Coalition to give $1.5bn in Yemen aid, expand port capacity

by Jared Lewis January 24, 2018, 12:03
Coalition to give $1.5bn in Yemen aid, expand port capacity

The expansion of ports will be supported with up to $40 million from the Saudi-led coalition.

Russian Federation on Monday called for an end to fighting in Yemen, saying there could be no military solution to the almost four-year war launched by the Saudi-led campaign on the impoverished country.

The coalition said that it would also allocate up to $30 million to cover transportation costs of non-humanitarian shipments intended for the port of Hodeida to "their intended destination in Yemen".

Saudi Arabia and its allies are facing mounting criticism - including from the USA - over the civilian toll in Yemen's conflict.

He added that the coalition stresses the full commitment to the safety and protection of staff working in non-governmental organizations and stressed the need for coordination with non-governmental organizations, and for the Houthi militias to ensure the safety and movement and the opening of corridors of the flow points within Yemen to ensure delivery to the Yemeni people. The Saudi ambassador also said that an airdrome will be prepared in Marib to secure the arrival of aid provided by all worldwide organisations.

During the meeting of the foreign ministers of the coalition countries, Al- Jaber affirmed support to the Hadi-led government in Yemen.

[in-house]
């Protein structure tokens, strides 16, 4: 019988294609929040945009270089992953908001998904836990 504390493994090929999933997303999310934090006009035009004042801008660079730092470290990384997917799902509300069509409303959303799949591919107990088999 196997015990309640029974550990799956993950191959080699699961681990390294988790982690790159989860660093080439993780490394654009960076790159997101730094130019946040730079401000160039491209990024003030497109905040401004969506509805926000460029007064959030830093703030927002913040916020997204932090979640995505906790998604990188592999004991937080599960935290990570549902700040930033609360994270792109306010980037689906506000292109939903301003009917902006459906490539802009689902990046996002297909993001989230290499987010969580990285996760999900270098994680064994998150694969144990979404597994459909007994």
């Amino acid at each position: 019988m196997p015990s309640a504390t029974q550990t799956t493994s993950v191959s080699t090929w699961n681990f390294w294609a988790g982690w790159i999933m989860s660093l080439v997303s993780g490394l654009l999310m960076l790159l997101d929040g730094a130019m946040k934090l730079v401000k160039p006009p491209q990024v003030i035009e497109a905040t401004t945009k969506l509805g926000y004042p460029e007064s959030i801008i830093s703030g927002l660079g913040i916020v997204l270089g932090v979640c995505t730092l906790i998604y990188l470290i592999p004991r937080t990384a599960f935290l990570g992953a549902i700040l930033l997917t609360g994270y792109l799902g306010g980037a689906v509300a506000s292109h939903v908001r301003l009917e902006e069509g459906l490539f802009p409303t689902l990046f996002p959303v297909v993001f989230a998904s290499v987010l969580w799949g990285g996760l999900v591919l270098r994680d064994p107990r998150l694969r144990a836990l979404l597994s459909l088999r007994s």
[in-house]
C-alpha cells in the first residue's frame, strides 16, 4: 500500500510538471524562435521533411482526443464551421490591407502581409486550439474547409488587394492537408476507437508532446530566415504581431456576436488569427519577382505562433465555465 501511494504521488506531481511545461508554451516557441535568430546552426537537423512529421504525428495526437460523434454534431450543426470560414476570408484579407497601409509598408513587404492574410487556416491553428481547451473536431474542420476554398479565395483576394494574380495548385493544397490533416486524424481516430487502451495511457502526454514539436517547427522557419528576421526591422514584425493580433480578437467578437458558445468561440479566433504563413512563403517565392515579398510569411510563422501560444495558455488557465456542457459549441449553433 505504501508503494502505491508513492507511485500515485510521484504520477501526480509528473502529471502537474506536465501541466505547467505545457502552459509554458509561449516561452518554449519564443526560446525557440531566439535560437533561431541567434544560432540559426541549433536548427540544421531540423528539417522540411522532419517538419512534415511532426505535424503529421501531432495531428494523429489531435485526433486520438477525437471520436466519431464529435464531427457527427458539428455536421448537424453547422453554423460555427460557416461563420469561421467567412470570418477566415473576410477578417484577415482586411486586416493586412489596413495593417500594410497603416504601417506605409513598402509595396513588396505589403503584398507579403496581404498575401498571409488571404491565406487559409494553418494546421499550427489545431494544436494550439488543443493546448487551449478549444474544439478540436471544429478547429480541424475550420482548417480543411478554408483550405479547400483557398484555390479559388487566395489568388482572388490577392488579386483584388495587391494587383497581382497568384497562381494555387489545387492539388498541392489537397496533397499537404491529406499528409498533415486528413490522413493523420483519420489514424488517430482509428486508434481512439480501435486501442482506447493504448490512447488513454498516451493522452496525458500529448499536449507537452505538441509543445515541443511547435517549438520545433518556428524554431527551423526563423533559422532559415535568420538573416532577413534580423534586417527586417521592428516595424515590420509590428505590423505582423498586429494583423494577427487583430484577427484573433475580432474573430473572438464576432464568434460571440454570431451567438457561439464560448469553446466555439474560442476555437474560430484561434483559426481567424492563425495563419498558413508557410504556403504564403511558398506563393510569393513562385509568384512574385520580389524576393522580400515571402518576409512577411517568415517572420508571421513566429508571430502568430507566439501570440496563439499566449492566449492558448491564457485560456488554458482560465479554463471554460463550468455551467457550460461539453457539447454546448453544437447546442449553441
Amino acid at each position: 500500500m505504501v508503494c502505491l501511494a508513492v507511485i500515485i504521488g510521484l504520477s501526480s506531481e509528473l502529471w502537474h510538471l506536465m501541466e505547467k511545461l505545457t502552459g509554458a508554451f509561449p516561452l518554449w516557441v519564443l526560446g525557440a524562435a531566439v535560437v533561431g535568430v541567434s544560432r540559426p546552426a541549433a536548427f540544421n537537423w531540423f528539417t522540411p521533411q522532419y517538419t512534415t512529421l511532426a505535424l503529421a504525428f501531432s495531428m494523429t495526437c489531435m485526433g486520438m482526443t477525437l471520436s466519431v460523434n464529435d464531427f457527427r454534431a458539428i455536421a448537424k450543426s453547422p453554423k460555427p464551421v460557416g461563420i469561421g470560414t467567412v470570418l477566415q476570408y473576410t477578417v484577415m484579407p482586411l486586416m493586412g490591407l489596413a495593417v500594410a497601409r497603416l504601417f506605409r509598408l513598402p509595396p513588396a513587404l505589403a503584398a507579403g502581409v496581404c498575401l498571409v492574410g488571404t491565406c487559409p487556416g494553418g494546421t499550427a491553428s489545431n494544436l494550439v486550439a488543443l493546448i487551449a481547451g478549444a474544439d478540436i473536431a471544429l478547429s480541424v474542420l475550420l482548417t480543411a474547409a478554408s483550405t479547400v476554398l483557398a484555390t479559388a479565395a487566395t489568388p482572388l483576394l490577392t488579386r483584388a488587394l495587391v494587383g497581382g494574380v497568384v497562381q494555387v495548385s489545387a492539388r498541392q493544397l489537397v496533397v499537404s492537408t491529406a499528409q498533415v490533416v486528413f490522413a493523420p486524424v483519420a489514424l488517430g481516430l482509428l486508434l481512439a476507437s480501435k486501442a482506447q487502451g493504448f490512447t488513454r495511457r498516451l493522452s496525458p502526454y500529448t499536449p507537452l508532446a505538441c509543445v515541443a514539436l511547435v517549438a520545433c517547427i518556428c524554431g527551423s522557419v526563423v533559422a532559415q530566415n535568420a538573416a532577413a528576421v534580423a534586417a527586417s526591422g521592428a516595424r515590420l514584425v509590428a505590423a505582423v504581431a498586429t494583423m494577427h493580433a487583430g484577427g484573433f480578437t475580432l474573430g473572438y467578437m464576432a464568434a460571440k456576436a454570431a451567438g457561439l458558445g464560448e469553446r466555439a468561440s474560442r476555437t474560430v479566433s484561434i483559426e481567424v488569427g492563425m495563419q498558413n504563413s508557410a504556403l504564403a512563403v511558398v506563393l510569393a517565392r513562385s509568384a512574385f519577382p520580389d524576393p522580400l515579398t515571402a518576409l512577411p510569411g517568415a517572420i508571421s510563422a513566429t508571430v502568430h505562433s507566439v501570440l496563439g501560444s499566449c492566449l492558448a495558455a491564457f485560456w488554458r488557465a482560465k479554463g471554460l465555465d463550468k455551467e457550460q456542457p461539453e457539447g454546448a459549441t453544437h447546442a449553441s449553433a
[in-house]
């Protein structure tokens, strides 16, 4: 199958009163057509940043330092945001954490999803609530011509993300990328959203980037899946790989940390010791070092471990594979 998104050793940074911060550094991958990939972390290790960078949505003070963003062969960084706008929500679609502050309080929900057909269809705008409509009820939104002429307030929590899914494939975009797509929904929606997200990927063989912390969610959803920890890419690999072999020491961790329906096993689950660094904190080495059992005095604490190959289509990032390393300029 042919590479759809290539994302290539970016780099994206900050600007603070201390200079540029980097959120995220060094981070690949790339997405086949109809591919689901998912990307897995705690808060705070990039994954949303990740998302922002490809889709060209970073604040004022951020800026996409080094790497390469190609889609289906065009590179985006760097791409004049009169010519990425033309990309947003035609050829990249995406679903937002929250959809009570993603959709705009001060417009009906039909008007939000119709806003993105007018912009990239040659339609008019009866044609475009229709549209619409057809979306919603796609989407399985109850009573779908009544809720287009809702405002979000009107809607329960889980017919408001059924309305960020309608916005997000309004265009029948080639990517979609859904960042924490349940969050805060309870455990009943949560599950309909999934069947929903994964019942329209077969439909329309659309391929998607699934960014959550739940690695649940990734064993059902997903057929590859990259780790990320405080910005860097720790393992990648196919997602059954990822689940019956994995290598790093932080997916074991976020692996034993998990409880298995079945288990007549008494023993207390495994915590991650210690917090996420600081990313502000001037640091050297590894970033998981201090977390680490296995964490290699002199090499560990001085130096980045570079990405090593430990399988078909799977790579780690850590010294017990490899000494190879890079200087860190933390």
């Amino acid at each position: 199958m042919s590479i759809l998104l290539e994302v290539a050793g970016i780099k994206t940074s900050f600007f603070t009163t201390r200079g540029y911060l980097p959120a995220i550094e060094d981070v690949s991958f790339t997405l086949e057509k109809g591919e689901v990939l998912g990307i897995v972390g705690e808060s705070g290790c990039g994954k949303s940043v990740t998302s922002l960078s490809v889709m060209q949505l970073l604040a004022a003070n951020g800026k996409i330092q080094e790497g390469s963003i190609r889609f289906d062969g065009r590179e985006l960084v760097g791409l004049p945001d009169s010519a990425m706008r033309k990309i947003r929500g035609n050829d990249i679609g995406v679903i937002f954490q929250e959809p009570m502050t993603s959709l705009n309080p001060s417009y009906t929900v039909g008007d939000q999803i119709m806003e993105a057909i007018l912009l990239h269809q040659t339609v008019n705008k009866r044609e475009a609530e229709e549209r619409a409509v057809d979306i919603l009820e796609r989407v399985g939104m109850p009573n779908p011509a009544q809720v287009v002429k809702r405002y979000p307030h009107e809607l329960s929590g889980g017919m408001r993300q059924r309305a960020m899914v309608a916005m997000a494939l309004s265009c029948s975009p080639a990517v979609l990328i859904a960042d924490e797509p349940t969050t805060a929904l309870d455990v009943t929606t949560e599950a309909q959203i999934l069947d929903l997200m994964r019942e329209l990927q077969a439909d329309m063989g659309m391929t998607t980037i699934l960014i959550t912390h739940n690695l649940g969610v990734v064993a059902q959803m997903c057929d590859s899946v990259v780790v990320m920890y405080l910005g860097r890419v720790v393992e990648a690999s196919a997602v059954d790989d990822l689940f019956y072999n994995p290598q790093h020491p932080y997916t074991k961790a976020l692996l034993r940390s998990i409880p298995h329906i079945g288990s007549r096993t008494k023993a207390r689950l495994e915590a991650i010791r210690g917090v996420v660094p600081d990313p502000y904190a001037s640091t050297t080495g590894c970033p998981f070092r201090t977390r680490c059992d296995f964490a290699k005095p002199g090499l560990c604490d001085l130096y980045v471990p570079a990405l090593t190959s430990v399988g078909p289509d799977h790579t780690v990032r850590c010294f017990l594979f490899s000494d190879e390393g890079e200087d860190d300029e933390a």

The charity Save the Children said it welcomed any measures to allow more access to humanitarian supplies and support the United Nations appeal, but warned that "aid can only provide a fraction of what Yemen needs to survive".

"The coalition is placing its military resources at the disposal of these broad-ranging humanitarian operations", said coalition Al-Maliki.

A statement said the coalition would also help expand the capacities of Yemeni ports to boost imports of aid and cargo to 1.4m tonnes annually, up from 1.1m previous year.

Saudi Arabia leads a military coalition that intervened in Yemen in 2015 with the stated aim of rolling back Huthi rebel gains and restoring the country's "legitimate" government to power.

Last week, Saudi Arabia deposited $2bn in Yemen's central bank after the government appealed for help to save the country's currency from collapse and prevent a starvation.

Another almost 2,200 Yemenis have died of cholera amid deteriorating hygiene and sanitation conditions, the World Health Organisation says.

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